tony santos April 11, 2012 at 06:29 PM
I am a bit late in commentiing on employee pension reform. I read the presentations of both the new City Manager and mayor's comments on pensions being the main cause of the City'f financial problems; I disagree. The problem with the City finances are no different then what is going on in every city in america. The economic recession, depression is the single biggest cause of the City's budget problems. While past councils did not solve the problem, they did reduce them. First and foremost, the council reformed the city's pension program. today, as a result of those reforms, a new employee must work 10 years before becoming fully vested and no longer can an employee retire at 2.5% at fifty; now the figure is 2.0% at 55, This reperesents a terrific savings for the City. In reviewing the City Manager's comments, I note the full time number of employees is 382; this is a tremendous high figure; the City has lost almost all of its top employees; this shows the City workers have paid a tremendous cost of the economic fall out. In my opinion, employees of the City have suffered enough and it is time to stop blaming them for the so called financial problems the City faces. City employees have not had a cost of living increase in five years, took a 4.6% cut in time during a period of over three years and now pay more into their health care cost. Time to stop poor mouthin City workers.
Tom Abate April 11, 2012 at 06:40 PM
Just to clarify, what the city manager said was that the number of city employees peaked at 382 full time equivalents in 2008. The city now has the equivalent of 297 full time workers, a reduction of 85 positions.
Paul Vargas April 12, 2012 at 04:51 AM
Not blame City Workers for the financial problems? Oh yeah, let's blame the mythical 1%. This problem was foreseen over a decade ago, yet all we ever got out of John Jermanis and Maltester's talking puppets on the Council was "we need to raise taxes" "Oh we need this tax increase, and it will solve all the problems" How stupid do you think we are? Every single tax increase went straight into the pockets of City Workers including Councilmen. Why are we paying the City Council pensions in CALPERS and health insurance? Then the City came back wanting more taxes. "Raise the business license fees and everything will be fine". Bob Glaze's assinine quipe; "if we don't defeat Measure G, then little by little the quality of life will deteriorate". Or Glenda Nardine's crocodile tears about some mythical woman who "couldn't eat her dinner" if taxes were lowered. MORONS! We've seen taxes shoot up for 25 years beginning with Dave-the-tax-cheat-Karp and the quality of life has gone down. The thinking people in town knew what was going on, the gullible knew but were too timid to do what was right and vote down the tax increases, others just threw in the towel and moved. What have we got to show for all the tax increases?; another hole in the budget.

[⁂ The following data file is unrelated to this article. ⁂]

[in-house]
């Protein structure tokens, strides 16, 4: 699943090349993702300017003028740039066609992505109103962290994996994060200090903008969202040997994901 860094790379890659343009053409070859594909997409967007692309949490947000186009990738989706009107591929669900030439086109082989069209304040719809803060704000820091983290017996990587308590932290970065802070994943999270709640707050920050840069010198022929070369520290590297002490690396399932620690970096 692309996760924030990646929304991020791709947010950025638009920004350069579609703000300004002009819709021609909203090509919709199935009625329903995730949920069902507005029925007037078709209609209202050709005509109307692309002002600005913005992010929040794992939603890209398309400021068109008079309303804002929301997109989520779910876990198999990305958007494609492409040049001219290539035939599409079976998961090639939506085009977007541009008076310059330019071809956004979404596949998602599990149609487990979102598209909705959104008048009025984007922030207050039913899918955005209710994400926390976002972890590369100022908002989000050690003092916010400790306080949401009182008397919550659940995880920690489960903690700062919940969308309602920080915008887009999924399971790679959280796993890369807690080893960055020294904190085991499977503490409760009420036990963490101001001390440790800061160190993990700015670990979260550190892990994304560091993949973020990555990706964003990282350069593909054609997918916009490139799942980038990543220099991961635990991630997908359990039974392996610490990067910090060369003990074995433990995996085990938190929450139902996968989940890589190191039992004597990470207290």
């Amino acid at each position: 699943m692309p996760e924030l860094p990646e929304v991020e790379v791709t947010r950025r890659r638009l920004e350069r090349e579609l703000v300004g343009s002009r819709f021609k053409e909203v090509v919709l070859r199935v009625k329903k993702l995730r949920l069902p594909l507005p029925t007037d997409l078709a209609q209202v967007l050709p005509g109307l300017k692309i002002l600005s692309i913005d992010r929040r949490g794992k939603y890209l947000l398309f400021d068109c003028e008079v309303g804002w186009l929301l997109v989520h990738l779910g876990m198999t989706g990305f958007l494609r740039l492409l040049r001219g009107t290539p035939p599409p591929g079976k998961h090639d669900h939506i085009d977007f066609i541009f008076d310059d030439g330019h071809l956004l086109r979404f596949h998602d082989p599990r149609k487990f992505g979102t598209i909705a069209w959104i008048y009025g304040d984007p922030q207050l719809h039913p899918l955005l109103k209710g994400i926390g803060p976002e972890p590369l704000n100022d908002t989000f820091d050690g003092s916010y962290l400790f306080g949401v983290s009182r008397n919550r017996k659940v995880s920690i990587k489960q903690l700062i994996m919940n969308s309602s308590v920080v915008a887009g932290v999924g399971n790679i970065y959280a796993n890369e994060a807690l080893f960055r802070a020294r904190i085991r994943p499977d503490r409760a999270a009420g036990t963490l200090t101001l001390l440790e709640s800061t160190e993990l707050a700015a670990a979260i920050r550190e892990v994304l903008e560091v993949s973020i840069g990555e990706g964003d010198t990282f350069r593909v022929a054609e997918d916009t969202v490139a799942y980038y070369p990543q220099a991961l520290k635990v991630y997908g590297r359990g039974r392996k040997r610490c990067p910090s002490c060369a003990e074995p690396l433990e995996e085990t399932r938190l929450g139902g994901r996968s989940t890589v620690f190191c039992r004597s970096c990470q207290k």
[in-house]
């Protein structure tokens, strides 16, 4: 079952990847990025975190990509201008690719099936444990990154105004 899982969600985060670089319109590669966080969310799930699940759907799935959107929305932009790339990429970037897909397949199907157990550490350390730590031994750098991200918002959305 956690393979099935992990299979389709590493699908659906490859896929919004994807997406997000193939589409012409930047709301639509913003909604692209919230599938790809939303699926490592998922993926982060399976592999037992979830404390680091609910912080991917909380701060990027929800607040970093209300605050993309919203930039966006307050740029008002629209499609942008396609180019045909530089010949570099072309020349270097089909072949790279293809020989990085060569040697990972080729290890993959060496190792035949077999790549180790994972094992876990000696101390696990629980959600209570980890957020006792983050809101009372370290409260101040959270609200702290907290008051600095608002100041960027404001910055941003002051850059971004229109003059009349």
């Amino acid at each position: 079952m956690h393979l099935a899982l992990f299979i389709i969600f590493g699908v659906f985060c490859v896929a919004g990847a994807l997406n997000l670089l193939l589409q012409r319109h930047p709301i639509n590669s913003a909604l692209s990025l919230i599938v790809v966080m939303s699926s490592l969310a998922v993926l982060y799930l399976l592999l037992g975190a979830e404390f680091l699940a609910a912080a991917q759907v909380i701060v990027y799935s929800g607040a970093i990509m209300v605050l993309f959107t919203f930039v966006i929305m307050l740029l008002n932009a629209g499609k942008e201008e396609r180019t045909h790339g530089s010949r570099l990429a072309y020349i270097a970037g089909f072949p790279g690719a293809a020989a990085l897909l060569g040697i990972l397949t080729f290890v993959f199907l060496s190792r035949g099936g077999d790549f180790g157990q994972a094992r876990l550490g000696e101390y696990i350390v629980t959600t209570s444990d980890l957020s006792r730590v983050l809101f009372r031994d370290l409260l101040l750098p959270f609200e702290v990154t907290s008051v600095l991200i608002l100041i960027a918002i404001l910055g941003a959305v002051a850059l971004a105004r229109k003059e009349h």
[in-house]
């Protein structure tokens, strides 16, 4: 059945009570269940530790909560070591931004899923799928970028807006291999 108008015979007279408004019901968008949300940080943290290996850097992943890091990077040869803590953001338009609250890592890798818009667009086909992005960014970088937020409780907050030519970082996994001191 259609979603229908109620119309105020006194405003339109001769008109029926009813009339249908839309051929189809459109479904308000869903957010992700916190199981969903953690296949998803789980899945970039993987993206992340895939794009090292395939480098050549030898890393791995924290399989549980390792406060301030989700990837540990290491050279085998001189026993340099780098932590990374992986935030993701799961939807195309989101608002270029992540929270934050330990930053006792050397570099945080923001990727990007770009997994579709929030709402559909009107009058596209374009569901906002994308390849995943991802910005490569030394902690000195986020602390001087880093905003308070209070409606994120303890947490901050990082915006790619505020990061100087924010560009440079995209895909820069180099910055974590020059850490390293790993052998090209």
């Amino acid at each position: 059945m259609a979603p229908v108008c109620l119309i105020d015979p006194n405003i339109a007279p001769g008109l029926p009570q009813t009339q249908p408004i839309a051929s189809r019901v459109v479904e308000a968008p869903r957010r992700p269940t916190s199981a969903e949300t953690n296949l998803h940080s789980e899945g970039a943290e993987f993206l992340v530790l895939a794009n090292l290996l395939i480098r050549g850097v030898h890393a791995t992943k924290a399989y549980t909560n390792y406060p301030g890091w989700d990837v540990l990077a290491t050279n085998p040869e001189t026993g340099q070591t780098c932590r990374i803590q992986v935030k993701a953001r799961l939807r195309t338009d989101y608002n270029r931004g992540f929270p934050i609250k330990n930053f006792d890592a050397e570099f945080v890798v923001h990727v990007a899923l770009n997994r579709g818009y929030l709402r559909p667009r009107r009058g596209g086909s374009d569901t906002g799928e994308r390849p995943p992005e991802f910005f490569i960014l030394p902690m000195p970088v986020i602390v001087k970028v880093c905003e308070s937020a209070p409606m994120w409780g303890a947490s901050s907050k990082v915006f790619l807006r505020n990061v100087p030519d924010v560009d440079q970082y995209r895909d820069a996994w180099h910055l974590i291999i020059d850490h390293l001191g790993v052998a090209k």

David April 12, 2012 at 02:12 PM
City employee number is down 25%, while tax revenues are down 10% from the peak, and 0% from one year before the peak. Same number of cops as 12 years ago. "Terrific savings" for NEW employees, who clearly aren't getting hired, while the remaining employees get stepped up to new payscales. It's a fictional savings. San Leandro is in FAR better position than many cities where the property taxes have actually decreased (the only component of tax revenues that have significantly decreased are business & transfer tax related revenues, not property or sales taxes). No COLA in 5 years? so what, again, the employees are getting stepped up to new, higher pay scales through promotions. Meanwhile, the local median income has dropped by 5%, not adjusting for COLA or inflation--in other words, it's dropped much more than that in real money. Pay more into health care? welcome to the club, find me someone who ISN'T paying double into their health insurance compared to 5 years ago. Your sob story isn't going to work Tony.